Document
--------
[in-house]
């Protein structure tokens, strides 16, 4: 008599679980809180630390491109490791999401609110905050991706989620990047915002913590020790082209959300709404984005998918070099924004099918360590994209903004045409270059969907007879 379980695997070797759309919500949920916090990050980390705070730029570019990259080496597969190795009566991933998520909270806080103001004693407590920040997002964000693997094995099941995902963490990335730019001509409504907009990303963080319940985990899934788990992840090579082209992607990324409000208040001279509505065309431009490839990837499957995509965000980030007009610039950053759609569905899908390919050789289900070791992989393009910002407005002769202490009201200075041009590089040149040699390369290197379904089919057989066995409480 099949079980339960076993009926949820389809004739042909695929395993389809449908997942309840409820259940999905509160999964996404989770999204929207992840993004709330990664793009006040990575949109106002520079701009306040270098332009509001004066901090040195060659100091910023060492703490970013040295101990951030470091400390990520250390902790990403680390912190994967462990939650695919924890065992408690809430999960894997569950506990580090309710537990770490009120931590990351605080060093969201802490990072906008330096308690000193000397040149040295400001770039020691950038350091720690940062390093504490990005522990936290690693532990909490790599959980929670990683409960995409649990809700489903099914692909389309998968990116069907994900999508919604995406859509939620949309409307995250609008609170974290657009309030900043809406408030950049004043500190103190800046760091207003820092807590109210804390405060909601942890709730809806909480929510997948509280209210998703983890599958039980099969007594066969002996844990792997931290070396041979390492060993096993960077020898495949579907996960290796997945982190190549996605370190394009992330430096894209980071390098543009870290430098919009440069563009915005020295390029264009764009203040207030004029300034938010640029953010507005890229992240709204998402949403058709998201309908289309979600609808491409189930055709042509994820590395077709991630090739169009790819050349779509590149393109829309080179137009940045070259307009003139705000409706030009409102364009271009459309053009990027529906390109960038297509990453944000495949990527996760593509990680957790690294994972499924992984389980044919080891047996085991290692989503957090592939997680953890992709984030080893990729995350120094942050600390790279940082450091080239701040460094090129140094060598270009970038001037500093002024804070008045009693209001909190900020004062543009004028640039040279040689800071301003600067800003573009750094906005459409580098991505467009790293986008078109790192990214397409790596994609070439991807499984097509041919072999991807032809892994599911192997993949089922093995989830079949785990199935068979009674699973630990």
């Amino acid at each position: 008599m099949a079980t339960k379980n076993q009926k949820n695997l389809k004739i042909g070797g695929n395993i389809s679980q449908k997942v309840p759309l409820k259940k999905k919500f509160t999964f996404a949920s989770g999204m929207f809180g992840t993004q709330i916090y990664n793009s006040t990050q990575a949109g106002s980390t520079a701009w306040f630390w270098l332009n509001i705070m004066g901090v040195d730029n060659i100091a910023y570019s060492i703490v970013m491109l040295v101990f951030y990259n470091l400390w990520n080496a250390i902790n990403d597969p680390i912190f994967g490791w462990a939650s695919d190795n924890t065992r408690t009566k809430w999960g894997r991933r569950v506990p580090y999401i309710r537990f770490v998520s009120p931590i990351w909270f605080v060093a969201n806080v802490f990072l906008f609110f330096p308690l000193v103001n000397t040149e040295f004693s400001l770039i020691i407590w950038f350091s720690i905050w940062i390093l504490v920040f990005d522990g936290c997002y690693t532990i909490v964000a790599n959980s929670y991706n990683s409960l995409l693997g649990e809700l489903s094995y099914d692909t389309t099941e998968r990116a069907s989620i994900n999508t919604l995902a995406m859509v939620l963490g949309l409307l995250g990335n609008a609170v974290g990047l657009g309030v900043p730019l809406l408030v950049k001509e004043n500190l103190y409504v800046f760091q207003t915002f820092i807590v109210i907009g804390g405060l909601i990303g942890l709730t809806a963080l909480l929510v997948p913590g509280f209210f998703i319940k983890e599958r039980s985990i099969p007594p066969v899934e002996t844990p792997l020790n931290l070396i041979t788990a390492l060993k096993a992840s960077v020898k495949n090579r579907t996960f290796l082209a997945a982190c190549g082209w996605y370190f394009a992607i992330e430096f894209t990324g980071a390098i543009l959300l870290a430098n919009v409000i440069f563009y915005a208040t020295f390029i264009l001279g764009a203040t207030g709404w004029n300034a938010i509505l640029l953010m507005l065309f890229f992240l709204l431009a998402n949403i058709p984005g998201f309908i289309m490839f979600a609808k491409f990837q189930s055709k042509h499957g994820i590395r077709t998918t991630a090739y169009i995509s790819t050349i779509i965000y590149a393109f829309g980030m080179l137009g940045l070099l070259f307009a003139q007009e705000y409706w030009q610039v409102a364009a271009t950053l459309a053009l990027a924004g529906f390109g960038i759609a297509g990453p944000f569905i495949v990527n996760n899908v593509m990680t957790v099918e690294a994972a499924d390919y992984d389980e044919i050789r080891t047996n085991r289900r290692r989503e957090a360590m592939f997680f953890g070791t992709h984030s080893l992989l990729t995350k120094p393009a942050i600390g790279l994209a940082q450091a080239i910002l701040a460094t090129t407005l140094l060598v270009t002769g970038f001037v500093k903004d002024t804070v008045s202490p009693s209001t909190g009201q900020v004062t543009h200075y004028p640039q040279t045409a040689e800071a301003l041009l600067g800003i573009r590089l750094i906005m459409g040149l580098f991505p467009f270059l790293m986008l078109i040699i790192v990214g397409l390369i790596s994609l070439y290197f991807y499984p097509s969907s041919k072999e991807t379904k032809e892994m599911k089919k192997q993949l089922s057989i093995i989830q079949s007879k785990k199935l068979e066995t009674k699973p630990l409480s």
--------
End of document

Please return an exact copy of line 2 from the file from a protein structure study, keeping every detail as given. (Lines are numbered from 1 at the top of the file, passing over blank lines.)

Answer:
């Protein structure tokens, strides 16, 4: 008599679980809180630390491109490791999401609110905050991706989620990047915002913590020790082209959300709404984005998918070099924004099918360590994209903004045409270059969907007879 379980695997070797759309919500949920916090990050980390705070730029570019990259080496597969190795009566991933998520909270806080103001004693407590920040997002964000693997094995099941995902963490990335730019001509409504907009990303963080319940985990899934788990992840090579082209992607990324409000208040001279509505065309431009490839990837499957995509965000980030007009610039950053759609569905899908390919050789289900070791992989393009910002407005002769202490009201200075041009590089040149040699390369290197379904089919057989066995409480 099949079980339960076993009926949820389809004739042909695929395993389809449908997942309840409820259940999905509160999964996404989770999204929207992840993004709330990664793009006040990575949109106002520079701009306040270098332009509001004066901090040195060659100091910023060492703490970013040295101990951030470091400390990520250390902790990403680390912190994967462990939650695919924890065992408690809430999960894997569950506990580090309710537990770490009120931590990351605080060093969201802490990072906008330096308690000193000397040149040295400001770039020691950038350091720690940062390093504490990005522990936290690693532990909490790599959980929670990683409960995409649990809700489903099914692909389309998968990116069907994900999508919604995406859509939620949309409307995250609008609170974290657009309030900043809406408030950049004043500190103190800046760091207003820092807590109210804390405060909601942890709730809806909480929510997948509280209210998703983890599958039980099969007594066969002996844990792997931290070396041979390492060993096993960077020898495949579907996960290796997945982190190549996605370190394009992330430096894209980071390098543009870290430098919009440069563009915005020295390029264009764009203040207030004029300034938010640029953010507005890229992240709204998402949403058709998201309908289309979600609808491409189930055709042509994820590395077709991630090739169009790819050349779509590149393109829309080179137009940045070259307009003139705000409706030009409102364009271009459309053009990027529906390109960038297509990453944000495949990527996760593509990680957790690294994972499924992984389980044919080891047996085991290692989503957090592939997680953890992709984030080893990729995350120094942050600390790279940082450091080239701040460094090129140094060598270009970038001037500093002024804070008045009693209001909190900020004062543009004028640039040279040689800071301003600067800003573009750094906005459409580098991505467009790293986008078109790192990214397409790596994609070439991807499984097509041919072999991807032809892994599911192997993949089922093995989830079949785990199935068979009674699973630990």